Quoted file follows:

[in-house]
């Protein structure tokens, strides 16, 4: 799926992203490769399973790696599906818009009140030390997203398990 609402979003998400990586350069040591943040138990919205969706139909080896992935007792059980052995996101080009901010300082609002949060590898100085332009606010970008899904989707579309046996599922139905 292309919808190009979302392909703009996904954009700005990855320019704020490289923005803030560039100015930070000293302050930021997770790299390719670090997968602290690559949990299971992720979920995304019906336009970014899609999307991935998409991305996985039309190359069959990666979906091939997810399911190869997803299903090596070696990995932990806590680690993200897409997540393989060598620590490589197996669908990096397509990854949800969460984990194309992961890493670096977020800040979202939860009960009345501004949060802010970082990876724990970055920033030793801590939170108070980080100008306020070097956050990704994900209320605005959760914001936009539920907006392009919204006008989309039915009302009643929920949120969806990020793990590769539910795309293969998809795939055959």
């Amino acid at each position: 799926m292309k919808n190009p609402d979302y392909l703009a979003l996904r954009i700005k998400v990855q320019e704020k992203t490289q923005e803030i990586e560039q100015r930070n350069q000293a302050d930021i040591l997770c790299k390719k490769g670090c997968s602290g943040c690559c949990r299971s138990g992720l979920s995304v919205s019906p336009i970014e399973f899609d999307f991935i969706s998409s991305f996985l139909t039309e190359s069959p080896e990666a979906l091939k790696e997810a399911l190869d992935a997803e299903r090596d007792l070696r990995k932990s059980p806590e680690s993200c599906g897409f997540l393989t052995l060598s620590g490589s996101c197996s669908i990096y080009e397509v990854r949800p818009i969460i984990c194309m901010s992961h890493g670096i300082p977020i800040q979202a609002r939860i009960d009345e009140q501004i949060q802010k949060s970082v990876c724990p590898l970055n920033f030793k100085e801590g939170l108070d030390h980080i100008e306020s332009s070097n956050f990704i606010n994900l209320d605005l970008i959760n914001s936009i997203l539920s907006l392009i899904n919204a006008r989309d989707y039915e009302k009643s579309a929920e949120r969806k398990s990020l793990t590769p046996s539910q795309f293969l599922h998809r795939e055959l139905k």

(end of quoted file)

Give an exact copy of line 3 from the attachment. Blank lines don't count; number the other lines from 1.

């Amino acid at each position: 799926m292309k919808n190009p609402d979302y392909l703009a979003l996904r954009i700005k998400v990855q320019e704020k992203t490289q923005e803030i990586e560039q100015r930070n350069q000293a302050d930021i040591l997770c790299k390719k490769g670090c997968s602290g943040c690559c949990r299971s138990g992720l979920s995304v919205s019906p336009i970014e399973f899609d999307f991935i969706s998409s991305f996985l139909t039309e190359s069959p080896e990666a979906l091939k790696e997810a399911l190869d992935a997803e299903r090596d007792l070696r990995k932990s059980p806590e680690s993200c599906g897409f997540l393989t052995l060598s620590g490589s996101c197996s669908i990096y080009e397509v990854r949800p818009i969460i984990c194309m901010s992961h890493g670096i300082p977020i800040q979202a609002r939860i009960d009345e009140q501004i949060q802010k949060s970082v990876c724990p590898l970055n920033f030793k100085e801590g939170l108070d030390h980080i100008e306020s332009s070097n956050f990704i606010n994900l209320d605005l970008i959760n914001s936009i997203l539920s907006l392009i899904n919204a006008r989309d989707y039915e009302k009643s579309a929920e949120r969806k398990s990020l793990t590769p046996s539910q795309f293969l599922h998809r795939e055959l139905k």